In the five-year period between 2011–12 and 2015–16 there was a nearly 30 per cent growth in palliative care hospitalisation.
Add to this the 160,00 Australians who die each year – 70 per cent due to expected causes – a rapidly-ageing population and the commencement of voluntary assisted dying in Victoria as of July 1, then conversations around the quality of palliative care are increasingly important.
The Australian College of Nursing (ACN) certainly holds this view and believes nurses should take a leading role. The college recently released a white paper titled Achieving Quality Palliative Care for All: The Essential Role of Nurses.
Chief executive Adjunct Professor Kylie Ward said: “The death of someone we love is exceptionally difficult to face and I think that has made it challenging for us as a nation to have frank and fearless policy discussions about how we care for people who are confronting their mortality.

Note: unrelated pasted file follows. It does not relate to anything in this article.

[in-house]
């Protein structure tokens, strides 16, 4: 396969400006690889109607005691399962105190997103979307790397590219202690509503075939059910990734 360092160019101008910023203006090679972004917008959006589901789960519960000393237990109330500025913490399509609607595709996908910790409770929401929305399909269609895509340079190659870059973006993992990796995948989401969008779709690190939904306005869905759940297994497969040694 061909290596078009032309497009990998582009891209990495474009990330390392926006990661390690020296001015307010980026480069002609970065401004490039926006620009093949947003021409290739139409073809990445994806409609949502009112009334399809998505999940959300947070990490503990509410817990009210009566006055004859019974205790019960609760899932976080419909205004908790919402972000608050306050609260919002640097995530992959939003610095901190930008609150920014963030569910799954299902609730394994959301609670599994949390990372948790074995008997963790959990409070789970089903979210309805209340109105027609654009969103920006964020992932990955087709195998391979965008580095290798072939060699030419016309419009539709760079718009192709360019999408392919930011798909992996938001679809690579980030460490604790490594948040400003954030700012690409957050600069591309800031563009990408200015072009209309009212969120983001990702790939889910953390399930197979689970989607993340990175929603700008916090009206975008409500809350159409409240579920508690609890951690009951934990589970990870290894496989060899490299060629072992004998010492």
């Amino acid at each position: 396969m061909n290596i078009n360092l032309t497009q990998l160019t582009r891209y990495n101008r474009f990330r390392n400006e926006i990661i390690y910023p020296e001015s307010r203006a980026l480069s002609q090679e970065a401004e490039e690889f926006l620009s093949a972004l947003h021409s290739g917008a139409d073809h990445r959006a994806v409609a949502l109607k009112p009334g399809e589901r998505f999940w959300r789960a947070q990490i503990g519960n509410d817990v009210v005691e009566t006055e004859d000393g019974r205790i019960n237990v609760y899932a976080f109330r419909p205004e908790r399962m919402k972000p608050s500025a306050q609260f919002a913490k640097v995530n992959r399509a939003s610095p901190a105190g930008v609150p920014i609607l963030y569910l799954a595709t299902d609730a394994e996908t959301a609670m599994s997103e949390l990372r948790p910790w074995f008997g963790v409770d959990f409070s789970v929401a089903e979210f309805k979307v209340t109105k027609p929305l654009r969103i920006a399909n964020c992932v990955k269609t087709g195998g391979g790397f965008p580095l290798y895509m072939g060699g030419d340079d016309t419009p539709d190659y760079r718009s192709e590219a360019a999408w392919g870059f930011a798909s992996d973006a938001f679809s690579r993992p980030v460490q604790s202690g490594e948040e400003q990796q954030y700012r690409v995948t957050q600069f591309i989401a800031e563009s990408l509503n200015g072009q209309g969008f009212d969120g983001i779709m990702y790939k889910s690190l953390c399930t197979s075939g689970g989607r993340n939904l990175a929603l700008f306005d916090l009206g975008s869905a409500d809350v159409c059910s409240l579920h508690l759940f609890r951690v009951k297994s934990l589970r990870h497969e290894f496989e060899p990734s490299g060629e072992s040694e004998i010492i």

“The nursing profession makes up the largest component of the palliative care workforce. ACN wants to see increased support for nurse-led models of care that will ensure people receive the physical, emotional, social and spiritual care they deserve."
Nursing Review spoke with Patsy Yates, chair of ACN’s End of Life Care Policy Chapter, to hear more about the white paper.Do you have an idea for a story?
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